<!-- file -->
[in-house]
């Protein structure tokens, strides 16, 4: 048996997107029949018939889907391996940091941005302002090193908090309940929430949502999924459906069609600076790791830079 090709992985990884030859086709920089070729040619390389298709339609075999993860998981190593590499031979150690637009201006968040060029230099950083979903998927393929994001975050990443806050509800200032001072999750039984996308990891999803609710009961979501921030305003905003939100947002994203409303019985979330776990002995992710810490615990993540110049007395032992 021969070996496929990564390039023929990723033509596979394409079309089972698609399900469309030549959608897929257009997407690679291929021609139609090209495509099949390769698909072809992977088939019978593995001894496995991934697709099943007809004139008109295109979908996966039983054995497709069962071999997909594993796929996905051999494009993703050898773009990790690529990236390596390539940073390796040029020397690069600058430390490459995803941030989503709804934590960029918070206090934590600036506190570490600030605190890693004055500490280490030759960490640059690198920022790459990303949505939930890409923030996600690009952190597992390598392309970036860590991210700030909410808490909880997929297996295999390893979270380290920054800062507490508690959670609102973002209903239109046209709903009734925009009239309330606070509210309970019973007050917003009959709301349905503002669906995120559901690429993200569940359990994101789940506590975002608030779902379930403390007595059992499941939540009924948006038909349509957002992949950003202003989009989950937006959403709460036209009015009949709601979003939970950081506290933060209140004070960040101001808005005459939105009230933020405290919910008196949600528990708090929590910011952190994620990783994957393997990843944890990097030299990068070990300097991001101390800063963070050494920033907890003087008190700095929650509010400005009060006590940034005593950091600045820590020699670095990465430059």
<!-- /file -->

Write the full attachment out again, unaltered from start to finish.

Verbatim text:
[in-house]
């Protein structure tokens, strides 16, 4: 048996997107029949018939889907391996940091941005302002090193908090309940929430949502999924459906069609600076790791830079 090709992985990884030859086709920089070729040619390389298709339609075999993860998981190593590499031979150690637009201006968040060029230099950083979903998927393929994001975050990443806050509800200032001072999750039984996308990891999803609710009961979501921030305003905003939100947002994203409303019985979330776990002995992710810490615990993540110049007395032992 021969070996496929990564390039023929990723033509596979394409079309089972698609399900469309030549959608897929257009997407690679291929021609139609090209495509099949390769698909072809992977088939019978593995001894496995991934697709099943007809004139008109295109979908996966039983054995497709069962071999997909594993796929996905051999494009993703050898773009990790690529990236390596390539940073390796040029020397690069600058430390490459995803941030989503709804934590960029918070206090934590600036506190570490600030605190890693004055500490280490030759960490640059690198920022790459990303949505939930890409923030996600690009952190597992390598392309970036860590991210700030909410808490909880997929297996295999390893979270380290920054800062507490508690959670609102973002209903239109046209709903009734925009009239309330606070509210309970019973007050917003009959709301349905503002669906995120559901690429993200569940359990994101789940506590975002608030779902379930403390007595059992499941939540009924948006038909349509957002992949950003202003989009989950937006959403709460036209009015009949709601979003939970950081506290933060209140004070960040101001808005005459939105009230933020405290919910008196949600528990708090929590910011952190994620990783994957393997990843944890990097030299990068070990300097991001101390800063963070050494920033907890003087008190700095929650509010400005009060006590940034005593950091600045820590020699670095990465430059």